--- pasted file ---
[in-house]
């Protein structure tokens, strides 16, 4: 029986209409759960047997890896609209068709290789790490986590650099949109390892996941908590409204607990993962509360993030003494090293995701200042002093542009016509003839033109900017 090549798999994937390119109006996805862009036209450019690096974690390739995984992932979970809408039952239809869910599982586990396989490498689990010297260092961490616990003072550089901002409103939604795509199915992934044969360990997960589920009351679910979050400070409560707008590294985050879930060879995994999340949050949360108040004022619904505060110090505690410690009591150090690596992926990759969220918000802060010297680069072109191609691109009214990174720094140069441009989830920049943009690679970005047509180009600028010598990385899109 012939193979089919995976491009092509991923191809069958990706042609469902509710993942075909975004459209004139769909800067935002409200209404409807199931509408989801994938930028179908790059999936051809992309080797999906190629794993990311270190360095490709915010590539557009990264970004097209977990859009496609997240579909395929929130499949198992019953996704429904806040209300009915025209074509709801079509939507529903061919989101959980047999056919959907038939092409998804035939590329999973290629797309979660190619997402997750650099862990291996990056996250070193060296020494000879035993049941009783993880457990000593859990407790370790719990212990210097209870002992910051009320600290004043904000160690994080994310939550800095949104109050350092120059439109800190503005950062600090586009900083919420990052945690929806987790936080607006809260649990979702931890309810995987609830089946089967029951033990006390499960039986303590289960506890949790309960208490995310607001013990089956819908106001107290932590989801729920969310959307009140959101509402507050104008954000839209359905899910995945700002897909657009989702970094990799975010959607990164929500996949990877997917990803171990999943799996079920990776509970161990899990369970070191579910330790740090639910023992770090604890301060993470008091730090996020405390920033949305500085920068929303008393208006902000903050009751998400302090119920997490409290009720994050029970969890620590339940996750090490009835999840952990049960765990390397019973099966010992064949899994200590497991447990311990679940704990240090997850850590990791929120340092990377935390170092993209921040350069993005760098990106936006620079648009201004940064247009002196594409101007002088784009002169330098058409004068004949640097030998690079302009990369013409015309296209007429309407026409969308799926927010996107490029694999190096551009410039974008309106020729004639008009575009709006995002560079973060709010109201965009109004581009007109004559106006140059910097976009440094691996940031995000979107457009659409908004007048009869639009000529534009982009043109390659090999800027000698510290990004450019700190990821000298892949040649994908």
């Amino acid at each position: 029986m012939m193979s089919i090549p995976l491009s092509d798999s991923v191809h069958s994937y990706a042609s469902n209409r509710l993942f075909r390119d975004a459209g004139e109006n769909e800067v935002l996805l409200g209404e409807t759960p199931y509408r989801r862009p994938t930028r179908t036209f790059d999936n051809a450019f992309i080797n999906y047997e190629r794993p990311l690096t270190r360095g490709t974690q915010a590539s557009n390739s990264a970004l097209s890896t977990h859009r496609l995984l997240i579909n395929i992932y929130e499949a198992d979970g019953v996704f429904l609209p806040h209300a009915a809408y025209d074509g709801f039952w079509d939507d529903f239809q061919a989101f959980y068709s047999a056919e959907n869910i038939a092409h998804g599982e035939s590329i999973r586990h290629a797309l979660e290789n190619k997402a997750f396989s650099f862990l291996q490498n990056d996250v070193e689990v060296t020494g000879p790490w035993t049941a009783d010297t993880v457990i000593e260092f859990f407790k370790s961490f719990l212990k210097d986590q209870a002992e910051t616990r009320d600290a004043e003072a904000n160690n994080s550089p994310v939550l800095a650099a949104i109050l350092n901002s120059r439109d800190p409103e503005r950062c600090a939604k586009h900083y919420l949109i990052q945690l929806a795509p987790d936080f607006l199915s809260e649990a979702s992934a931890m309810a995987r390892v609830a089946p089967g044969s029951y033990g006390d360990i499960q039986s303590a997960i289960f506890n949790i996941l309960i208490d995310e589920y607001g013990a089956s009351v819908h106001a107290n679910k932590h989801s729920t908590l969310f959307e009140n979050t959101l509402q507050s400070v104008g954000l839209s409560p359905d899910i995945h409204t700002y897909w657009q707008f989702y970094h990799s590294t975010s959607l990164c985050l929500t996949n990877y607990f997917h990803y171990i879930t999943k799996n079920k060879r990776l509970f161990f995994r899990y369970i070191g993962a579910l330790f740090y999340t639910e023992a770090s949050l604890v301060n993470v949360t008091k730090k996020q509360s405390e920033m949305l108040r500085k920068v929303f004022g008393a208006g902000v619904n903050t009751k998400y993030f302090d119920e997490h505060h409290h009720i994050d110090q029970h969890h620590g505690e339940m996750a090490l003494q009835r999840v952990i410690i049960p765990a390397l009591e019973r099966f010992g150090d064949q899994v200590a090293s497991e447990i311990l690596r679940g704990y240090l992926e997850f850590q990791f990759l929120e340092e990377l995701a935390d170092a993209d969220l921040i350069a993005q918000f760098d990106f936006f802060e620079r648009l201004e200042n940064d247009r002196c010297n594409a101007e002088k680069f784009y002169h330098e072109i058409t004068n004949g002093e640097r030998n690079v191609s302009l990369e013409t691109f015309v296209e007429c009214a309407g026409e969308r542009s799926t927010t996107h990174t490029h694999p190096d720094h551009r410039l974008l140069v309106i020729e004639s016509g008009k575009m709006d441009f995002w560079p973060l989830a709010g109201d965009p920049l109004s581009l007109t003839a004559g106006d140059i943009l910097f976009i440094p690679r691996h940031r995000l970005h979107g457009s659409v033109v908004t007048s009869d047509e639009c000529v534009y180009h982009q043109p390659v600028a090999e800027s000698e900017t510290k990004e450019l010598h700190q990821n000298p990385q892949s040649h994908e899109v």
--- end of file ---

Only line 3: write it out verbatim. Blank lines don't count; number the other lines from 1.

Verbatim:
């Amino acid at each position: 029986m012939m193979s089919i090549p995976l491009s092509d798999s991923v191809h069958s994937y990706a042609s469902n209409r509710l993942f075909r390119d975004a459209g004139e109006n769909e800067v935002l996805l409200g209404e409807t759960p199931y509408r989801r862009p994938t930028r179908t036209f790059d999936n051809a450019f992309i080797n999906y047997e190629r794993p990311l690096t270190r360095g490709t974690q915010a590539s557009n390739s990264a970004l097209s890896t977990h859009r496609l995984l997240i579909n395929i992932y929130e499949a198992d979970g019953v996704f429904l609209p806040h209300a009915a809408y025209d074509g709801f039952w079509d939507d529903f239809q061919a989101f959980y068709s047999a056919e959907n869910i038939a092409h998804g599982e035939s590329i999973r586990h290629a797309l979660e290789n190619k997402a997750f396989s650099f862990l291996q490498n990056d996250v070193e689990v060296t020494g000879p790490w035993t049941a009783d010297t993880v457990i000593e260092f859990f407790k370790s961490f719990l212990k210097d986590q209870a002992e910051t616990r009320d600290a004043e003072a904000n160690n994080s550089p994310v939550l800095a650099a949104i109050l350092n901002s120059r439109d800190p409103e503005r950062c600090a939604k586009h900083y919420l949109i990052q945690l929806a795509p987790d936080f607006l199915s809260e649990a979702s992934a931890m309810a995987r390892v609830a089946p089967g044969s029951y033990g006390d360990i499960q039986s303590a997960i289960f506890n949790i996941l309960i208490d995310e589920y607001g013990a089956s009351v819908h106001a107290n679910k932590h989801s729920t908590l969310f959307e009140n979050t959101l509402q507050s400070v104008g954000l839209s409560p359905d899910i995945h409204t700002y897909w657009q707008f989702y970094h990799s590294t975010s959607l990164c985050l929500t996949n990877y607990f997917h990803y171990i879930t999943k799996n079920k060879r990776l509970f161990f995994r899990y369970i070191g993962a579910l330790f740090y999340t639910e023992a770090s949050l604890v301060n993470v949360t008091k730090k996020q509360s405390e920033m949305l108040r500085k920068v929303f004022g008393a208006g902000v619904n903050t009751k998400y993030f302090d119920e997490h505060h409290h009720i994050d110090q029970h969890h620590g505690e339940m996750a090490l003494q009835r999840v952990i410690i049960p765990a390397l009591e019973r099966f010992g150090d064949q899994v200590a090293s497991e447990i311990l690596r679940g704990y240090l992926e997850f850590q990791f990759l929120e340092e990377l995701a935390d170092a993209d969220l921040i350069a993005q918000f760098d990106f936006f802060e620079r648009l201004e200042n940064d247009r002196c010297n594409a101007e002088k680069f784009y002169h330098e072109i058409t004068n004949g002093e640097r030998n690079v191609s302009l990369e013409t691109f015309v296209e007429c009214a309407g026409e969308r542009s799926t927010t996107h990174t490029h694999p190096d720094h551009r410039l974008l140069v309106i020729e004639s016509g008009k575009m709006d441009f995002w560079p973060l989830a709010g109201d965009p920049l109004s581009l007109t003839a004559g106006d140059i943009l910097f976009i440094p690679r691996h940031r995000l970005h979107g457009s659409v033109v908004t007048s009869d047509e639009c000529v534009y180009h982009q043109p390659v600028a090999e800027s000698e900017t510290k990004e450019l010598h700190q990821n000298p990385q892949s040649h994908e899109v």